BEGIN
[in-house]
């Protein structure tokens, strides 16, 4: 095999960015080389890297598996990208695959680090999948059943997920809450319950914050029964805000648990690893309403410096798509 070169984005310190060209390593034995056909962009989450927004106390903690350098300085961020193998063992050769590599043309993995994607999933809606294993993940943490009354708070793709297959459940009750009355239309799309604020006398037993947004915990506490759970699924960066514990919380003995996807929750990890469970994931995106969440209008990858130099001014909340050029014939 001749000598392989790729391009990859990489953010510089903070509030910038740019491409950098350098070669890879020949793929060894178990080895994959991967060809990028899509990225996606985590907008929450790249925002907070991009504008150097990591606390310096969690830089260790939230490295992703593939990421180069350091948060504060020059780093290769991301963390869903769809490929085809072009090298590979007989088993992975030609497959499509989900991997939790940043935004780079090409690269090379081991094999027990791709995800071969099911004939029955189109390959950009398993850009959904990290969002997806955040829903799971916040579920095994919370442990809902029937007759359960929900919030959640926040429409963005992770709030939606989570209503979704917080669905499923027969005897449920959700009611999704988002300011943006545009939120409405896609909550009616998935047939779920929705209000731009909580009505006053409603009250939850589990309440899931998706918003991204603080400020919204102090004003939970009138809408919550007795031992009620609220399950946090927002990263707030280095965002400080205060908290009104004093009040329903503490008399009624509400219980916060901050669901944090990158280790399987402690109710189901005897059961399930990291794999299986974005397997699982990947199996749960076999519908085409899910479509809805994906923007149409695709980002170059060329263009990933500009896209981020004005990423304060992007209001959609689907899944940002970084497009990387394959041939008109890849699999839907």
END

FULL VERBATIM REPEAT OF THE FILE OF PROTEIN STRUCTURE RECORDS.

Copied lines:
[in-house]
């Protein structure tokens, strides 16, 4: 095999960015080389890297598996990208695959680090999948059943997920809450319950914050029964805000648990690893309403410096798509 070169984005310190060209390593034995056909962009989450927004106390903690350098300085961020193998063992050769590599043309993995994607999933809606294993993940943490009354708070793709297959459940009750009355239309799309604020006398037993947004915990506490759970699924960066514990919380003995996807929750990890469970994931995106969440209008990858130099001014909340050029014939 001749000598392989790729391009990859990489953010510089903070509030910038740019491409950098350098070669890879020949793929060894178990080895994959991967060809990028899509990225996606985590907008929450790249925002907070991009504008150097990591606390310096969690830089260790939230490295992703593939990421180069350091948060504060020059780093290769991301963390869903769809490929085809072009090298590979007989088993992975030609497959499509989900991997939790940043935004780079090409690269090379081991094999027990791709995800071969099911004939029955189109390959950009398993850009959904990290969002997806955040829903799971916040579920095994919370442990809902029937007759359960929900919030959640926040429409963005992770709030939606989570209503979704917080669905499923027969005897449920959700009611999704988002300011943006545009939120409405896609909550009616998935047939779920929705209000731009909580009505006053409603009250939850589990309440899931998706918003991204603080400020919204102090004003939970009138809408919550007795031992009620609220399950946090927002990263707030280095965002400080205060908290009104004093009040329903503490008399009624509400219980916060901050669901944090990158280790399987402690109710189901005897059961399930990291794999299986974005397997699982990947199996749960076999519908085409899910479509809805994906923007149409695709980002170059060329263009990933500009896209981020004005990423304060992007209001959609689907899944940002970084497009990387394959041939008109890849699999839907």